Hospitals Increased Recruitment and Retention Strategies

October 20, 2022  by  Allzone MS   152

Hospitals-Increased-Recruitment-and-Retention-Strategies

The majority of hospital leaders reported raising starting salaries and introducing signing bonuses to improve recruitment as they manage persistent workforce shortages.

Hospitals and health systems have increased their recruitment and retention strategies as workforce shortages and high expenses continue to be top challenges in 2022.

The 2022 Healthcare Performance Improvement Report reflects responses from 86 hospital and health system leaders in the US.

Workforce issues have plagued hospitals since the COVID-19 pandemic began and will likely persist for a while. The current inflationary environment has increased wages and salaries for administrative staff, support services, and clinical staff.

Hospitals have also struggled to recruit and retain staff, leading them to pursue new strategies. All of the respondents reported adopting at least one recruitment or retention strategy, including raising starting salaries or minimum wage (98 percent), introducing signing bonuses (84 percent), and increasing opportunities for remote or hybrid work schedules (76 percent).

Almost three-quarters of health system leaders (73 percent) implemented retention bonuses, 58 percent offered more attractive shift differentials to alleviate off-hours and weekend coverage staffing challenges, and 47 percent paid for more overtime hours.

Fewer respondents restructured the work week to reduce commuting hours (40 percent) and offered subsidies for commuting and childcare (19 percent).

Rising workforce expenses are also a challenge for hospitals and health systems. Nearly half of respondents (46 percent) said labor costs were the top area for cost reduction opportunities. However, reducing labor costs is likely not a short-term goal.

According to researchers, hospitals can reduce labor costs by scaling back the use of contract labor, leveraging automation, changing care delivery models, and outsourcing certain responsibilities.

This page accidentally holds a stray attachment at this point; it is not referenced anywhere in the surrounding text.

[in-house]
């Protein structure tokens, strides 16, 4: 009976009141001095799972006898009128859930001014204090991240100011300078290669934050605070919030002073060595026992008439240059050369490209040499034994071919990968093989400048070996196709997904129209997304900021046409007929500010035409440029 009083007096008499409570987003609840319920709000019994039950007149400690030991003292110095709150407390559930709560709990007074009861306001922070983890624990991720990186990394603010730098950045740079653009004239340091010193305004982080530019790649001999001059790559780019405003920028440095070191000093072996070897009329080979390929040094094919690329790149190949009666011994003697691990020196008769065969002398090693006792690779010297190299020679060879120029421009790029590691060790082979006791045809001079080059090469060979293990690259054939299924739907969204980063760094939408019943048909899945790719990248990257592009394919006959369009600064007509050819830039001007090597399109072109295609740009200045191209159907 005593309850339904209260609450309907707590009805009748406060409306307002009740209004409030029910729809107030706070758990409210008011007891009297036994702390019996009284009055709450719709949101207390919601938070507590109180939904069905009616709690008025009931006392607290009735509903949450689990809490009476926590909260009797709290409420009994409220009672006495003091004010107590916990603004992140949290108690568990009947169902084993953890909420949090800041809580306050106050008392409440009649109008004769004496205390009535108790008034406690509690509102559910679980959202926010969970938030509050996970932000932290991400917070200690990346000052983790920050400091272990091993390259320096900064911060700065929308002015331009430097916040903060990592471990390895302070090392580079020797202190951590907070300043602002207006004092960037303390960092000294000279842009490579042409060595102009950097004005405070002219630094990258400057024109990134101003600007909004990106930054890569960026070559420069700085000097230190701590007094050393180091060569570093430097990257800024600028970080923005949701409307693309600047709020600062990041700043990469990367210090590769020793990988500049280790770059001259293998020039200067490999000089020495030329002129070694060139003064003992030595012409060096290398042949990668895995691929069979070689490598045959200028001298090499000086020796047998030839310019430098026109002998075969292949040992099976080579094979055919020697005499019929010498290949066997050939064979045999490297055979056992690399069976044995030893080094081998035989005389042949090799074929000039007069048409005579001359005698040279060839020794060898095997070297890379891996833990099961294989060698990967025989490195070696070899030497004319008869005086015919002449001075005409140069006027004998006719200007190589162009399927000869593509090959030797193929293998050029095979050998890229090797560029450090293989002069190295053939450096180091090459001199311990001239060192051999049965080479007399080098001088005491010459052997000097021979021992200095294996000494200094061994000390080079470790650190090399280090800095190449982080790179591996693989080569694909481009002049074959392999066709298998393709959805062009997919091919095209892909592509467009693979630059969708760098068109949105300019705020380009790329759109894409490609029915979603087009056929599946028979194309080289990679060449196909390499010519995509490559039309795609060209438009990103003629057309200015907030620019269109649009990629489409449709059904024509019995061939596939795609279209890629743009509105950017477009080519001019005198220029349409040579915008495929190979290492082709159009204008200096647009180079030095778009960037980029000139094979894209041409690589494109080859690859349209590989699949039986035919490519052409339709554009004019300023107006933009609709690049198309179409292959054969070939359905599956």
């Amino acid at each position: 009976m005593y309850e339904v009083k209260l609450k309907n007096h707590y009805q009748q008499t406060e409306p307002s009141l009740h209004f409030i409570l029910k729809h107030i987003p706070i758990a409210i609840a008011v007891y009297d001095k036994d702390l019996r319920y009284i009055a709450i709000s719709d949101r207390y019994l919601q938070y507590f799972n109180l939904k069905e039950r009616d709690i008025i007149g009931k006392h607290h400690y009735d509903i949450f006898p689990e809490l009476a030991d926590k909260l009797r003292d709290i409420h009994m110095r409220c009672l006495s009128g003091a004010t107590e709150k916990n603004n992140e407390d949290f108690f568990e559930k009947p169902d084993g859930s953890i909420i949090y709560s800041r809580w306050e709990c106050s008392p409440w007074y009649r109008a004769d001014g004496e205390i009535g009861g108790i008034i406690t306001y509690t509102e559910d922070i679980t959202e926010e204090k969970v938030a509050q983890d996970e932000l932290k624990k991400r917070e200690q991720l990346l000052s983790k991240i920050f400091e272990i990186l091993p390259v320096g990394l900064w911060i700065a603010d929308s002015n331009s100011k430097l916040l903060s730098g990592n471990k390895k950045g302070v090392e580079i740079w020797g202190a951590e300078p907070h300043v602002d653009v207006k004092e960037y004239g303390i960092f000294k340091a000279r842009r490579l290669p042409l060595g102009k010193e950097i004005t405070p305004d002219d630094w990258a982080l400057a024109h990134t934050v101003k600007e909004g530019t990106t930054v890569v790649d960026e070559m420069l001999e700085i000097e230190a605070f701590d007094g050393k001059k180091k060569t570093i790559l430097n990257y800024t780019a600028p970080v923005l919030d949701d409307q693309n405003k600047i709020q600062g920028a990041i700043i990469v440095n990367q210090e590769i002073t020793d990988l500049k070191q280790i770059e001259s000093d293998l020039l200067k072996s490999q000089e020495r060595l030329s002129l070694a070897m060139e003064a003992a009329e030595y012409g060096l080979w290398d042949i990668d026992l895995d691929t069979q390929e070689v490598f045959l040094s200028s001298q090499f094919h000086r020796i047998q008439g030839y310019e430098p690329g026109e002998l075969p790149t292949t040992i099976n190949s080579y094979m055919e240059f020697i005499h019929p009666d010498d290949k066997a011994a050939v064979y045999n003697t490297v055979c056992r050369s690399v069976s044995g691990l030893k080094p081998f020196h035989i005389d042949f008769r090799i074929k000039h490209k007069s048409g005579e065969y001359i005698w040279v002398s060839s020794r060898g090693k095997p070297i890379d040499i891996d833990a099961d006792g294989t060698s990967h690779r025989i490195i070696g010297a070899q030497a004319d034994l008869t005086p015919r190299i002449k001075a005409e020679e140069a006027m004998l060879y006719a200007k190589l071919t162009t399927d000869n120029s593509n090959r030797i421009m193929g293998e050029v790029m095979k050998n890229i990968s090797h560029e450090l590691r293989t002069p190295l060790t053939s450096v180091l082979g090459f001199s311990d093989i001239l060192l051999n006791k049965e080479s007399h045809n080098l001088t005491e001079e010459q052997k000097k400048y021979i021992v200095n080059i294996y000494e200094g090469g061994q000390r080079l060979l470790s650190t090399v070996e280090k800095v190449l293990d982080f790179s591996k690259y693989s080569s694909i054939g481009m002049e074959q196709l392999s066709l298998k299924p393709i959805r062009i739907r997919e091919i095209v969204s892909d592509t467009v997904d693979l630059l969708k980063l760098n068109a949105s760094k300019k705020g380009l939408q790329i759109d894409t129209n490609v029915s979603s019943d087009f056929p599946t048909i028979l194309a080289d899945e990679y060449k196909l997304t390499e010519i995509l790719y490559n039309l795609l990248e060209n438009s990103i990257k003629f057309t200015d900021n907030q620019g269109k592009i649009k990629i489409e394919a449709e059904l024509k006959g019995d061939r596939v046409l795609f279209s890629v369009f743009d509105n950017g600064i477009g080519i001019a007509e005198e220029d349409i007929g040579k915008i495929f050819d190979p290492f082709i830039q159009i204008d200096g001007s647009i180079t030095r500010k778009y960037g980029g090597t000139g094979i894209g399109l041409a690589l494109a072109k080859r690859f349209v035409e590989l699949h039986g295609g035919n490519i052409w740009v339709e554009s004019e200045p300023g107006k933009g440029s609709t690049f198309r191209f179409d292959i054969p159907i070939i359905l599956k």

More than a quarter of leaders (27 percent) reported outsourcing for revenue cycle operations, while 23 percent outsourced for environmental services and 21 percent outsourced for IT operations. Only 16 percent of health system leaders said their investment in automation technology was significant and 46 percent reported making modest investments in automation.

Workforce challenges have led to volume and revenue issues as well. Two-thirds of respondents said they have had to run their facility at less than full capacity over the past year due to staffing shortages.

Oncology was the only service line that showed significant volume improvement from 2021, with 40 percent of respondents noting that volumes were at 100 percent or more of pre-pandemic levels. Emergency department, radiology, and pediatric volumes were generally the same as in the 2021 report, but orthopedics, cardiology, and neurosurgery had decreased volume.

Nearly 70 percent of respondents reported an increase in inpatient length of stay in 2022. Leaders attributed this to being unable to make timely discharges to post-acute facilities that are reaching capacity faster due to staffing shortages.

“Long-term staffing shortages create bottlenecks in patient care and increase inpatient length of stay, leading to higher costs and poorer outcomes,” a leader of a firm’s performance improvement practice, said in a press release emailed to RevCycleIntelligence. “For the rest of 2022 and beyond, hospitals and health systems need to prioritize building out retention strategies and transitioning away from unsustainable levels of contract labor to more stable staffing.”

Revenue cycle challenges have also increased in 2022. For example, 67 percent of respondents reported an increase in the rate of claim denials, compared to 33 percent in 2021. Additionally, 51 percent reported a lower percentage of commercially insured patients, while 41 percent reported an increase in bad debt or uncompensated care.

Supply chain issues have persisted as well, with 71 percent of health system leaders experiencing distribution delays, 58 percent encountering issues with raw product and sourcing availability, and 50 percent reporting problems with reliance on non-domestic suppliers.

In addition to workforce and supply chain challenges, hospital margins have remained negative throughout 2022. While facilities have seen intermittent revenue increases and lower expenses, experts predict that hospital finances will remain unstable for the rest of the year.

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